Have a Goal and Measure It

Eugene Adams


What is your fitness goal?

Is it a good goal?

Do you even know how to differentiate between a good goal and a bad one?

In my experience, good fitness goals should be both specific and measurable.

I want to lose weight is measurable, but not specific. How much weight? In what time frame? Will any weight do, or do you want to lose only fat?

Getting more specific with your goals takes a little extra time in the beginning. However, it will greatly increase your chances of success, so take the time to do it.


A minimum viable product (MVP) is a product that has just enough features to be functional.

A key performance indicator (KPI) is a measurement that indicates whether or not you are making progress and, if so, how much.

Businesses don’t usually start with a perfect product. Most companies start with an MVP then improve from there using customer feedback and their own KPIs.

Think about companies like Facebook or Netflix. They are much different today than when they started because they continuously improve using KPIs of their choosing.

Most businesses start with an MVP that is functional and little else. Then they pick KPIs to measure. Based on what those KPIs are telling them, they adjust the product or service from there.

Applied to fitness

An MVP in the context of fitness is any safe workout program.

The program does not have to be anything close to perfect. In fact, trying to find the perfect program can hurt you because it may delay your start date. Just find a safe program (MVP) and start. Then, use your KPIs to guide any adjustments you need to make.

This strategy will help you fall into the trap of procrastinating while you figure out a perfect plan. As long as what you are doing is safe, just get going immediately. Procrastinating is dangerous because "I'll start later" often becomes "I'll start never."

KPIs in a fitness context will depend on your goal. That is why having a good goal is so important. Your goal needs to be specific and measurable. The more specific, the more measurable it is.

Here is a KPI example from simple…

Goal = Get in shape | KPI = I have no idea
Goal = Lose weight | KPI = The Scale
Goal= Lose 5% Bodyfat | KPI = Bodyfat % (can be measured many ways)
Goal = Lose 20 Pounds without losing any more than 2 pounds of muscle and lose no more than 20 pounds from my max back squat | KPIs = The Scale, Bodyfat %, and max back squat

to more complex…

Goal = Get in shape | KPI = I have no idea
Goal = Gain Weight | KPI = The Scale
Goal = Gain muscle while maintaining Bodyfat % | KPI = Scale, Bodyfat %
Goal = Gain 10 pounds of Muscle, keep Bodyfat % the same, and add 20 pounds to max back squat | KPIs = The Scale, Bodyfat %, and max back squat

Note: Remember, you don't need to be perfect from the start. You can keep your measurements simple in the beginning and then build the complexity as you go.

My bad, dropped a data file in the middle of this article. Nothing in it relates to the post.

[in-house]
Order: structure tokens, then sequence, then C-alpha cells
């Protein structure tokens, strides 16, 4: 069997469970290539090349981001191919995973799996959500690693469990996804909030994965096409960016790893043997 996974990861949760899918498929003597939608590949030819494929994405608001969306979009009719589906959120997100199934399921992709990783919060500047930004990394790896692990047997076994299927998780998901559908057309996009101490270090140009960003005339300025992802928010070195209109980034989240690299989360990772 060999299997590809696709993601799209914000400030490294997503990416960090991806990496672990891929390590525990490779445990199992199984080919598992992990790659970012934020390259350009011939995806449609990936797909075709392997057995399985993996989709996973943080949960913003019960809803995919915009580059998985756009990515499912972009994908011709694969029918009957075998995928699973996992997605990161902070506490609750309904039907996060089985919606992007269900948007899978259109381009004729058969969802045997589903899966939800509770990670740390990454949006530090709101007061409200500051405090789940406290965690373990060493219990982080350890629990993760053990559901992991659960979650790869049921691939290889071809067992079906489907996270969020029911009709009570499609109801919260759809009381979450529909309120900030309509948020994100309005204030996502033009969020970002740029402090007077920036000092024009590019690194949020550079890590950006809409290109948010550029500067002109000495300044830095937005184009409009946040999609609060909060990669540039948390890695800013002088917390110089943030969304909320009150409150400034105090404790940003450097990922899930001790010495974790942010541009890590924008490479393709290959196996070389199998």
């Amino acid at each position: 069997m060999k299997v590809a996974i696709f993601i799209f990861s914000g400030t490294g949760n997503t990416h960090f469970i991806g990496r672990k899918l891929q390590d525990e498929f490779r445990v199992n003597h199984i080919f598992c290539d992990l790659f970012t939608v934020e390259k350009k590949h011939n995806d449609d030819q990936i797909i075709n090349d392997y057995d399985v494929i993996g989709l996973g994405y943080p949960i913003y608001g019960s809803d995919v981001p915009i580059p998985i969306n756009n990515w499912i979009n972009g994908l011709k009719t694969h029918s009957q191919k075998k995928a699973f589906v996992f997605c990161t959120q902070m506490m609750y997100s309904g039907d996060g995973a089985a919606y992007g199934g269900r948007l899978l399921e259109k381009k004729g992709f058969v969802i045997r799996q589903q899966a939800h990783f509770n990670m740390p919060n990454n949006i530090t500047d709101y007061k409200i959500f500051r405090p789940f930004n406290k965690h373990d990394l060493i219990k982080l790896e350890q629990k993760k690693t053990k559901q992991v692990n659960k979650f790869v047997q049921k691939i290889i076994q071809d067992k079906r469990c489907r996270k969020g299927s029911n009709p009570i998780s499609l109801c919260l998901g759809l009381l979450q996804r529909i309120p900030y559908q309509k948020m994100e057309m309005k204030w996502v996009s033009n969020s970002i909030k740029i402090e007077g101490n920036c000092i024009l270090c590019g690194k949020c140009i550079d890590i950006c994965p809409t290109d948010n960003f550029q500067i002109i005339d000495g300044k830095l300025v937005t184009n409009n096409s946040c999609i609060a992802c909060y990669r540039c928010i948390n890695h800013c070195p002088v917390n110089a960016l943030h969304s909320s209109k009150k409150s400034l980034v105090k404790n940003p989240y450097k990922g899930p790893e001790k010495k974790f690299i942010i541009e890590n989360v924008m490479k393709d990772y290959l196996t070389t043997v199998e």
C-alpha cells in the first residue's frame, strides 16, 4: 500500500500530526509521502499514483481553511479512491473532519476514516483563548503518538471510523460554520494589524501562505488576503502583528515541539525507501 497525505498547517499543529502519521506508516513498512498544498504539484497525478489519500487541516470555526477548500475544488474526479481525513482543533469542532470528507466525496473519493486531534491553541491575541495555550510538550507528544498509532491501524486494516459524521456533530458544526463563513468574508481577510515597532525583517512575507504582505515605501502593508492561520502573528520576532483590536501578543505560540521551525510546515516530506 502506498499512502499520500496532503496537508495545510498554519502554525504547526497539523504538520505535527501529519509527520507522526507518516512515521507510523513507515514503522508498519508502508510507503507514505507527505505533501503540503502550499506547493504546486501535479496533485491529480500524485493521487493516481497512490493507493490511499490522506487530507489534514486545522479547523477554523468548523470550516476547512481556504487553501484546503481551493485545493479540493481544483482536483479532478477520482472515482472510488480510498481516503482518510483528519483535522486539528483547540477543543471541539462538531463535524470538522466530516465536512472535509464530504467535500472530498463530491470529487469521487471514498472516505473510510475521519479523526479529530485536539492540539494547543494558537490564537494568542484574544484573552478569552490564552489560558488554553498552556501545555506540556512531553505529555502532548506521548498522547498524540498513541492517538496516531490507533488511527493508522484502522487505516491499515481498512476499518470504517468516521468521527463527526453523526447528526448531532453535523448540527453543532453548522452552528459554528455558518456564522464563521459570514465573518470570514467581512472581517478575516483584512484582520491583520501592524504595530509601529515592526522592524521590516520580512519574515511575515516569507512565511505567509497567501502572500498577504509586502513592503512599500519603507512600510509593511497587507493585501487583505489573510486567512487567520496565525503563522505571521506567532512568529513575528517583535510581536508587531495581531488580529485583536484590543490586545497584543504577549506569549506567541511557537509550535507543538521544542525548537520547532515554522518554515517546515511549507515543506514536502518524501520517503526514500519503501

Common mistakes and how to fix them

Setting good goals and measuring them optimally is easier said than done. It often takes years of trial and error to get good at setting and measuring goals.

Here are a couple of common mistakes and how to fix them.

Goal: Lose Weight | Mistake: Losing too much muscle.

Losing weight is probably the most common fitness goal of all time. The problem is that most people don’t actually want to lose weight. They want to lose fat.

The most common KPI for weight loss is the scale. The problem with the scale is that it does not show what kind of weight you lost. Was it mostly fat, or did it include a lot of muscle and water?


In addition to the scale, it is important to measure your body fat. That will let you know if you are losing the right kind of weight.

Goal: Gain Muscle | Mistake: Gaining too much fat

If losing weight is the most common fitness goal, gaining muscle is probably second. The most common mistake when trying to gain muscle is to overeat and gain fat simultaneously.

Similar to losing weight, the most common KPI for muscle gain is the scale. A vast majority of people will gain some fat when they put on muscle. However, the amount of fat should be small enough that your total body fat % remains the same or goes down with the added muscle.


The solution is also the same, measure your bodyfat periodically and use that information to make changes to your diet and/or workout routine as needed.

Why it is so important to get started immediately

Regardless of what your goal is, getting started immediately is probably the most important thing.

Procrastination has a tendency to become permanent, or at the very least long term. Every day that you procrastinate is another day, you are not making progress towards your goal.

There is no doubt about it; there is value in having a better fitness plan. However, there is no reason you can't improve your plan while also seeing progress. You will also make better adjustments to your plan with real-world experience. A real-world experience gives you valuable feedback on what does and does not work.


A good goal is important for getting you headed in the right direction. However, a good goal is only half the battle. You still need a plan for how to measure your progress. Measuring your progress accurately will then make it easier to make adjustments as you go.

Whatever your goal, make sure you get started as soon as possible. You will never get everything right the first time anyway. Make mistakes as you go and correct them as often as you can.

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Certified Personal Trainer | Certified ESL Teacher |I mostly write about all things Southern California, but I also cover national topics.

Los Angeles, CA

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